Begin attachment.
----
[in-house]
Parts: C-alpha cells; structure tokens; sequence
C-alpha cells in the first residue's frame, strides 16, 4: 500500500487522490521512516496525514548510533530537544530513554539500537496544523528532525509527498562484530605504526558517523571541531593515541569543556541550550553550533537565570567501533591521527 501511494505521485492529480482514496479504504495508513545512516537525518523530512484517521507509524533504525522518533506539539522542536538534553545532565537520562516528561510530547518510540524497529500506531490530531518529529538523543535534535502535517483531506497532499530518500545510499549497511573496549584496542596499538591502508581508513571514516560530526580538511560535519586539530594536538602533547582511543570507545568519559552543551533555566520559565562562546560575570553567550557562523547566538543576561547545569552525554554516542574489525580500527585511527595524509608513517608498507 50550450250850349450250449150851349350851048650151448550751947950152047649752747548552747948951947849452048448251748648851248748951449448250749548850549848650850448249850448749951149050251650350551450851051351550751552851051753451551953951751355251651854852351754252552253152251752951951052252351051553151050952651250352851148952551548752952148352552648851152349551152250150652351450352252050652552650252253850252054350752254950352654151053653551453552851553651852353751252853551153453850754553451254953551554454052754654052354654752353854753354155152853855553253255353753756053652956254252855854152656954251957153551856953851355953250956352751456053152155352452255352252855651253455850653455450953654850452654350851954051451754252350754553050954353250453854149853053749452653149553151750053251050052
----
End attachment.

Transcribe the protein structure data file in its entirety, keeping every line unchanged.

[in-house]
Parts: C-alpha cells; structure tokens; sequence
C-alpha cells in the first residue's frame, strides 16, 4: 500500500487522490521512516496525514548510533530537544530513554539500537496544523528532525509527498562484530605504526558517523571541531593515541569543556541550550553550533537565570567501533591521527 501511494505521485492529480482514496479504504495508513545512516537525518523530512484517521507509524533504525522518533506539539522542536538534553545532565537520562516528561510530547518510540524497529500506531490530531518529529538523543535534535502535517483531506497532499530518500545510499549497511573496549584496542596499538591502508581508513571514516560530526580538511560535519586539530594536538602533547582511543570507545568519559552543551533555566520559565562562546560575570553567550557562523547566538543576561547545569552525554554516542574489525580500527585511527595524509608513517608498507 50550450250850349450250449150851349350851048650151448550751947950152047649752747548552747948951947849452048448251748648851248748951449448250749548850549848650850448249850448749951149050251650350551450851051351550751552851051753451551953951751355251651854852351754252552253152251752951951052252351051553151050952651250352851148952551548752952148352552648851152349551152250150652351450352252050652552650252253850252054350752254950352654151053653551453552851553651852353751252853551153453850754553451254953551554454052754654052354654752353854753354155152853855553253255353753756053652956254252855854152656954251957153551856953851355953250956352751456053152155352452255352252855651253455850653455450953654850452654350851954051451754252350754553050954353250453854149853053749452653149553151750053251050052